Some time ago I was invited to participate as a potential change leader in a Global Leadership and Performance (LEAP) programme that Shell Oil was rolling out across the Group. One part of the program was a very useful team effectiveness questionnaire. I have subsequently used this questionnaire in several successful finance function transformation assignments that I have completed around the World, most recently in Qatar.

What I like about the questionnaire is its simplicity. My experience is that teams respond very positively when given the opportunity to self-diagnose risks and issues impacting their effectiveness and to develop solutions. I generally spring the questionnaire on the team as part of the launch workshop of the change program. Responses are anonymous – to assure honesty – but I generally attempt to differentiate between manager and staff responses.

The philosophy underpinning the questionnaire is that great teams manage themselves within boundaries set by the rules of the game the team is playing.

To be successful, teams need to be very clear on the goals of the game, the roles of the various players in the game, the processes used by the team and the players to achieve the goals, and the quality of the relationships – including the behaviours and values of the team. Great teams also take ownership of their effectiveness and work consistently to improve effectiveness; management becomes the servant of the team.

Once the team has completed and returned the questionnaire, I compile the results and provide feedback to them in a subsequent team effectiveness workshop. At this workshop the team is challenged to develop solutions for improving effectiveness. The workshop is also used as an opportunity to introduce some of the function and technology effectiveness proposals as part or whole solutions to the team’s diagnosis of what needs to happen to become more effective.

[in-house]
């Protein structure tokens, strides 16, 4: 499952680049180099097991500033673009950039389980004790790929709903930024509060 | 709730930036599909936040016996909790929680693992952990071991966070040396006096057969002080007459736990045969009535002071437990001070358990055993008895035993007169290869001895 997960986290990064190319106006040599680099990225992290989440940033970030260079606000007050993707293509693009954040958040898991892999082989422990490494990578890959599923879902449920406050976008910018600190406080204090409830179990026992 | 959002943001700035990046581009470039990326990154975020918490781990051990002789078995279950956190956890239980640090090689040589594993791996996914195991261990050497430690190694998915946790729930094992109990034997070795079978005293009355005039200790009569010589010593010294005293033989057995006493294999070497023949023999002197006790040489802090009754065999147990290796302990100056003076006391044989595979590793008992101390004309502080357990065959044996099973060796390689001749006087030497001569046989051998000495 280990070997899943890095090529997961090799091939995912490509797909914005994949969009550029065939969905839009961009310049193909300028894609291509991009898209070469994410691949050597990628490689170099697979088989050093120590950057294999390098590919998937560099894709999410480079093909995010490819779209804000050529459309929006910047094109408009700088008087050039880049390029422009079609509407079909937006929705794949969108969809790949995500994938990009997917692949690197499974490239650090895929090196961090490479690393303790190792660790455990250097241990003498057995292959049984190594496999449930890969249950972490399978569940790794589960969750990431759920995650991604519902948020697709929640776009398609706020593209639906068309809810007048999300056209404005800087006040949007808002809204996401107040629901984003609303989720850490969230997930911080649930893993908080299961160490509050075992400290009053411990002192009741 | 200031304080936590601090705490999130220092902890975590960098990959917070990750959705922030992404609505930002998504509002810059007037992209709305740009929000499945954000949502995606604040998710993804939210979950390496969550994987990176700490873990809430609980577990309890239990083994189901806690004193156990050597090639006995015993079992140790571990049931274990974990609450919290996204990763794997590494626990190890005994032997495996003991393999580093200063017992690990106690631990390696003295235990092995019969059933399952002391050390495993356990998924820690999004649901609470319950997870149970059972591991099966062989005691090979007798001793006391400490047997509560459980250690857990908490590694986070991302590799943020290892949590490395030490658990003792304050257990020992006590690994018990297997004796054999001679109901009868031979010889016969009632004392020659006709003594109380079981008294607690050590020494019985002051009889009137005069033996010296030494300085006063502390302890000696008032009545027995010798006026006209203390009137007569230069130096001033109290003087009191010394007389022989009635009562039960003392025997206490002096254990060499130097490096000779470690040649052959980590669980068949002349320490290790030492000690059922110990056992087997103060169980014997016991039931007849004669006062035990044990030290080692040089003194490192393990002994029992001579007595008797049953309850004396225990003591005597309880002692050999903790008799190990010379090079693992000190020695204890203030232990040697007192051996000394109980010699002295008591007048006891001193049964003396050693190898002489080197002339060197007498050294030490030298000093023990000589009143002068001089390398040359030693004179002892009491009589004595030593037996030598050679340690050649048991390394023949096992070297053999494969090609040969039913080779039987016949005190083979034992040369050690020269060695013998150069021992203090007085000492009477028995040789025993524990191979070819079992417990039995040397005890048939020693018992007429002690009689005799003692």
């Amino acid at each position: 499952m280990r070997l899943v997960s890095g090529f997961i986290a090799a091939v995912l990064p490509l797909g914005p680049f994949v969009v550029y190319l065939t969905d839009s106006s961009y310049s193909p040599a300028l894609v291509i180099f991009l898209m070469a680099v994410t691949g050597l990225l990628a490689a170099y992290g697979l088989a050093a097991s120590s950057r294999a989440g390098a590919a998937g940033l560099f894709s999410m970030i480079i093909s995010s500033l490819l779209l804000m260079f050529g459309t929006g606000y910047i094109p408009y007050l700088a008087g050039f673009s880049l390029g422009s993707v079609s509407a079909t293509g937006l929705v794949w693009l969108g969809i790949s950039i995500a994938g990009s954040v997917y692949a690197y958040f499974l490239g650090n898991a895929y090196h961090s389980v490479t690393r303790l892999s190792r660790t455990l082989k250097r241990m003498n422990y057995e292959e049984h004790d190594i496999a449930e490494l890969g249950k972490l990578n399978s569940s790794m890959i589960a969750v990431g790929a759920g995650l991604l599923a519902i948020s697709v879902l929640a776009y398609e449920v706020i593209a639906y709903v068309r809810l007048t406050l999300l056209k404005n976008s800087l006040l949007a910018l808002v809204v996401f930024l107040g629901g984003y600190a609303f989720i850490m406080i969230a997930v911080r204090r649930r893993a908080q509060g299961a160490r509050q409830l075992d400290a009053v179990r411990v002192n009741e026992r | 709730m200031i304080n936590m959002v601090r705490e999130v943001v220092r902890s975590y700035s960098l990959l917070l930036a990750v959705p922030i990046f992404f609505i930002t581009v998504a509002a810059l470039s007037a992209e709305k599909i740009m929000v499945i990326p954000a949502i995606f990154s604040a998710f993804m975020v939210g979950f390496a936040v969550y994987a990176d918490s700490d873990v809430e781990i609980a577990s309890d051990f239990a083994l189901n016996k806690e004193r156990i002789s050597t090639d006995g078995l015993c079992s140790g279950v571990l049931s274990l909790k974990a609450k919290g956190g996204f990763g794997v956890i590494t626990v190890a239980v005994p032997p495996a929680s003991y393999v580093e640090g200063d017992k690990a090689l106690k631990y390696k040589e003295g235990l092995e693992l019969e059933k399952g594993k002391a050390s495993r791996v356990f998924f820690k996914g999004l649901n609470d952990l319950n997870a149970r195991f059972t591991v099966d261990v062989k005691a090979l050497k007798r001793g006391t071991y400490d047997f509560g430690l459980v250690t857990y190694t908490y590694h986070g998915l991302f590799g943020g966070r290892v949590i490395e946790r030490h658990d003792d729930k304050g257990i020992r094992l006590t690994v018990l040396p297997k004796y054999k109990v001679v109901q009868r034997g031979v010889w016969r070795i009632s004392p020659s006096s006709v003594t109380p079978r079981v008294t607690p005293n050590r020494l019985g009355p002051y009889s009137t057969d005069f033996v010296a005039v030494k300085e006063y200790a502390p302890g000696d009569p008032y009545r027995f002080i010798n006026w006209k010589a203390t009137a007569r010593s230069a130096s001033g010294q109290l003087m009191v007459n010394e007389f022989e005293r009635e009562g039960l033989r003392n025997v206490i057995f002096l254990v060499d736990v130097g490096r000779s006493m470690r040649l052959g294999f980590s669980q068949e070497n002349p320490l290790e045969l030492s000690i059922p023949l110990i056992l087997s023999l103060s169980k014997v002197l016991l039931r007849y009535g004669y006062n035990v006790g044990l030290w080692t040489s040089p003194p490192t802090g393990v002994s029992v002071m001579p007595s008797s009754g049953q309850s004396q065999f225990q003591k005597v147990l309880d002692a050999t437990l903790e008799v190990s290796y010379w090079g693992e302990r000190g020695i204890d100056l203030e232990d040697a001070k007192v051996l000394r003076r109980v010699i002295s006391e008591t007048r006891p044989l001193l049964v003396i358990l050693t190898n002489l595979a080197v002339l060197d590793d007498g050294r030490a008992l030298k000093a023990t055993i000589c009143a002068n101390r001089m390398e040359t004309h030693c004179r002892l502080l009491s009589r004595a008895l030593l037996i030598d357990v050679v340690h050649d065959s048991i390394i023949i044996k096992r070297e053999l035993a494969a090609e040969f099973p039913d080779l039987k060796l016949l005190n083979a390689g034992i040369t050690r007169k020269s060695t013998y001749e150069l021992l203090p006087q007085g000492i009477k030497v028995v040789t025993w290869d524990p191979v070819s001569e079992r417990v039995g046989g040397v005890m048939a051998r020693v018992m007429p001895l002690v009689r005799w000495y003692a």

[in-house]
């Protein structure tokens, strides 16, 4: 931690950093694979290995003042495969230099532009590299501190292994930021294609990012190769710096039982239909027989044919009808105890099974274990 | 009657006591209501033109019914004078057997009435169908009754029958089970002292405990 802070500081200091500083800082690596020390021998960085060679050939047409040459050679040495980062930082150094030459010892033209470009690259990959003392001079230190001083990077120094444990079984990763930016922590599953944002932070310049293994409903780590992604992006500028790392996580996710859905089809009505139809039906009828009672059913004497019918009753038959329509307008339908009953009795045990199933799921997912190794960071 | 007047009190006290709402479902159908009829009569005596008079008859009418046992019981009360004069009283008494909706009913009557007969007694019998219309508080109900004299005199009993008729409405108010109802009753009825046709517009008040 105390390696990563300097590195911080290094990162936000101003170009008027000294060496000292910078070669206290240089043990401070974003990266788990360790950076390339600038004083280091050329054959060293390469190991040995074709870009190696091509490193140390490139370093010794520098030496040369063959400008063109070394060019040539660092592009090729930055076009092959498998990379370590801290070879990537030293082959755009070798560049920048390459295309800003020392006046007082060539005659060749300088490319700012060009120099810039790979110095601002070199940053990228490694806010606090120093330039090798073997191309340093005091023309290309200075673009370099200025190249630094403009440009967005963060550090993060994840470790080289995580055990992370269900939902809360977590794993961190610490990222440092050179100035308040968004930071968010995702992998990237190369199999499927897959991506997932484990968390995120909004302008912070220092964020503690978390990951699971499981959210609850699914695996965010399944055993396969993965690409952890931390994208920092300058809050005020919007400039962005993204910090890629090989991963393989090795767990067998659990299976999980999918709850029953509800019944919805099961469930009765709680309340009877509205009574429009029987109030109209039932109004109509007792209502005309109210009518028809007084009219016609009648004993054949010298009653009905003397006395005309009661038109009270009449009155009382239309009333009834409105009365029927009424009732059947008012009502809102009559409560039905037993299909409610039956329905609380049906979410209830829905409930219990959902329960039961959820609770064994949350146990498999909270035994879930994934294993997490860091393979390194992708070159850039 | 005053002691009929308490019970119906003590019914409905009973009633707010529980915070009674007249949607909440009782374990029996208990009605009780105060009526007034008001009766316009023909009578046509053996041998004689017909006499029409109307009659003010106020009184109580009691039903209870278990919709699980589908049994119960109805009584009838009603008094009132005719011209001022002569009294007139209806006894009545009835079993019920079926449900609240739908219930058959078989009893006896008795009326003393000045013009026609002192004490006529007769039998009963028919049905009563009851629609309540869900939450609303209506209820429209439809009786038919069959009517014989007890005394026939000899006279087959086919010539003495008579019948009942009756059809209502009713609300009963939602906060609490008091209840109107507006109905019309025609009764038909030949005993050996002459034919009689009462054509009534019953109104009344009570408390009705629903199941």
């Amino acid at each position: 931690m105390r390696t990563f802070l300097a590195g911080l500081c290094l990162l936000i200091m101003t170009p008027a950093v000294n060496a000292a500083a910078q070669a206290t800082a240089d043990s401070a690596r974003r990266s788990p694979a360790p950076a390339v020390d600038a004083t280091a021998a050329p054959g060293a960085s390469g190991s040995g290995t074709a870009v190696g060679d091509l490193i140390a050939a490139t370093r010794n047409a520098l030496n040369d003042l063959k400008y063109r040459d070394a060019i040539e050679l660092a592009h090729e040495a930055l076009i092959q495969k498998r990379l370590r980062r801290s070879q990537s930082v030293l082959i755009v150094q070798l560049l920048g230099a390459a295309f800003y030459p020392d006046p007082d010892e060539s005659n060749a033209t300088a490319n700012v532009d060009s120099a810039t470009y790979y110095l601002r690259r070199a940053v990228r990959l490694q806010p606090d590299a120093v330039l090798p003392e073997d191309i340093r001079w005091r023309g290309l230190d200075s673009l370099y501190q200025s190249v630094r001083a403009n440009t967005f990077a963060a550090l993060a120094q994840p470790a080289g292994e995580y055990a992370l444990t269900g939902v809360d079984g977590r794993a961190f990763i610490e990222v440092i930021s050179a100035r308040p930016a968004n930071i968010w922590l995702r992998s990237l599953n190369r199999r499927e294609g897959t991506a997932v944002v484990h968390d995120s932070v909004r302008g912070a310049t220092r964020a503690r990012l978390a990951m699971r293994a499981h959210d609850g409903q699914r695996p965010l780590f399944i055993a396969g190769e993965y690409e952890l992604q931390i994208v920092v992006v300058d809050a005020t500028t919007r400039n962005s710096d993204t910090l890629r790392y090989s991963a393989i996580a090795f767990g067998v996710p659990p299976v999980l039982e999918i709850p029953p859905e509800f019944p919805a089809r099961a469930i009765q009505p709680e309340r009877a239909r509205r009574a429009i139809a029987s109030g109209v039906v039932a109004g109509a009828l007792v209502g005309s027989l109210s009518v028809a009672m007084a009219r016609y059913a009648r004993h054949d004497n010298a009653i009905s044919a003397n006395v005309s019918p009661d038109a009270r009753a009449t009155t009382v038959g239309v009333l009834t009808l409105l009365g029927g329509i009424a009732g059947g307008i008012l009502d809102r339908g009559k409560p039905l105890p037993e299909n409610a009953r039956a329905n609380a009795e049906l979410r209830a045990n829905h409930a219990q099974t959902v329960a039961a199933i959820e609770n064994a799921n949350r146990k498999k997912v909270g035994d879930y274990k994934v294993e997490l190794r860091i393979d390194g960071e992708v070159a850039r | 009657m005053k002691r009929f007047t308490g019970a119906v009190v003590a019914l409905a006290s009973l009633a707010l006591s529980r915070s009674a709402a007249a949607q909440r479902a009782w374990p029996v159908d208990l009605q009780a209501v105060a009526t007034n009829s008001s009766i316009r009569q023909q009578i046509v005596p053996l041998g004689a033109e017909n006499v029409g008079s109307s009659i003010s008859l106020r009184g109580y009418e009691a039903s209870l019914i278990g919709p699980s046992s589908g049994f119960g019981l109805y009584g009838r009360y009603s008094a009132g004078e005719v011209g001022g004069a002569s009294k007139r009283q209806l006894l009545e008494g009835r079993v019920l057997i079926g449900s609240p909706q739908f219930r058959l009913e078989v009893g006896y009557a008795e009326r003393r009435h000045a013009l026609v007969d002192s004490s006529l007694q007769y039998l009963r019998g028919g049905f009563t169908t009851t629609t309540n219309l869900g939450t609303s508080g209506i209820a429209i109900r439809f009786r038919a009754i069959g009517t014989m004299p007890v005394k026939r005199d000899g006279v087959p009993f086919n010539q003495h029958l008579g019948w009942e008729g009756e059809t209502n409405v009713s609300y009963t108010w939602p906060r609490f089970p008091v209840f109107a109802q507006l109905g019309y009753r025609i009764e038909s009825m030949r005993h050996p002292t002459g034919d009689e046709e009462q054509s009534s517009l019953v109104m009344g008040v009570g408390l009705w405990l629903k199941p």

Empowering concepts such as the ‘self-managed team’ and ‘management as being the servant of the team’ often come as a big surprise to team members. Often they are shocked or surprised at how consistently people feel about issues and solutions. Team managers can be shocked at the difference between their perception and their staff’s perception of how things are – and sometimes that management is a bigger part of the problem than they think or are prepared to admit. But even with well managed teams, I have found that the questionnaire and workshop is a useful tool for improving team performance. Function transformation generally involves revised team goals and objectives, changes to or a completely new operating model and organisation design, and changes to technology.

The team effectiveness program’s overall objective is to get the team to take ownership of the change program in its entirety, flushing out and resolving the obstacles to successful execution. The team ends up owning the responsibility for implementing the team, technology and function effectiveness solutions identified in the program design and by the team itself. This considerably enhances the likelihood of successful execution. But, most importantly in my experience, it enriches and energises the team and the individuals within the team.